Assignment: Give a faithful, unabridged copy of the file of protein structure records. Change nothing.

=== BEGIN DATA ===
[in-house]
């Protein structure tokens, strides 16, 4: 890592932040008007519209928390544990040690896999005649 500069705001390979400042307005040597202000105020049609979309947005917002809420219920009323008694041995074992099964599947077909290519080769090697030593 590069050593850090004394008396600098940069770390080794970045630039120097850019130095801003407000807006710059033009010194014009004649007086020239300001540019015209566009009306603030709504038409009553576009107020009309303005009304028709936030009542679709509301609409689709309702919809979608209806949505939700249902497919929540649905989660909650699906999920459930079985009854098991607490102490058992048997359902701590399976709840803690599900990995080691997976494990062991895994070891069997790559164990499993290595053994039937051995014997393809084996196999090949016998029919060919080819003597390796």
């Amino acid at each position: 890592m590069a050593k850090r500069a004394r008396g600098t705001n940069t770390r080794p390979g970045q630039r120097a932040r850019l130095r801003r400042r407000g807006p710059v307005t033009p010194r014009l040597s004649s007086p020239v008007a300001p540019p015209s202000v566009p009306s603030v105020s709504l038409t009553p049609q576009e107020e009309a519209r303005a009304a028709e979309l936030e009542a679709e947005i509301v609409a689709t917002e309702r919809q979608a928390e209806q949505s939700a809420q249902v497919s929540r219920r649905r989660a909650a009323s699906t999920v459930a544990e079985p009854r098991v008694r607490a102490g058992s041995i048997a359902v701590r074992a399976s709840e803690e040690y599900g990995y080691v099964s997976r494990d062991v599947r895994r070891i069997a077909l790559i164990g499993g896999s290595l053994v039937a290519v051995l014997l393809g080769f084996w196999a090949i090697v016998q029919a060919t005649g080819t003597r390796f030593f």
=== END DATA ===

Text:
[in-house]
């Protein structure tokens, strides 16, 4: 890592932040008007519209928390544990040690896999005649 500069705001390979400042307005040597202000105020049609979309947005917002809420219920009323008694041995074992099964599947077909290519080769090697030593 590069050593850090004394008396600098940069770390080794970045630039120097850019130095801003407000807006710059033009010194014009004649007086020239300001540019015209566009009306603030709504038409009553576009107020009309303005009304028709936030009542679709509301609409689709309702919809979608209806949505939700249902497919929540649905989660909650699906999920459930079985009854098991607490102490058992048997359902701590399976709840803690599900990995080691997976494990062991895994070891069997790559164990499993290595053994039937051995014997393809084996196999090949016998029919060919080819003597390796």
């Amino acid at each position: 890592m590069a050593k850090r500069a004394r008396g600098t705001n940069t770390r080794p390979g970045q630039r120097a932040r850019l130095r801003r400042r407000g807006p710059v307005t033009p010194r014009l040597s004649s007086p020239v008007a300001p540019p015209s202000v566009p009306s603030v105020s709504l038409t009553p049609q576009e107020e009309a519209r303005a009304a028709e979309l936030e009542a679709e947005i509301v609409a689709t917002e309702r919809q979608a928390e209806q949505s939700a809420q249902v497919s929540r219920r649905r989660a909650a009323s699906t999920v459930a544990e079985p009854r098991v008694r607490a102490g058992s041995i048997a359902v701590r074992a399976s709840e803690e040690y599900g990995y080691v099964s997976r494990d062991v599947r895994r070891i069997a077909l790559i164990g499993g896999s290595l053994v039937a290519v051995l014997l393809g080769f084996w196999a090949i090697v016998q029919a060919t005649g080819t003597r390796f030593f």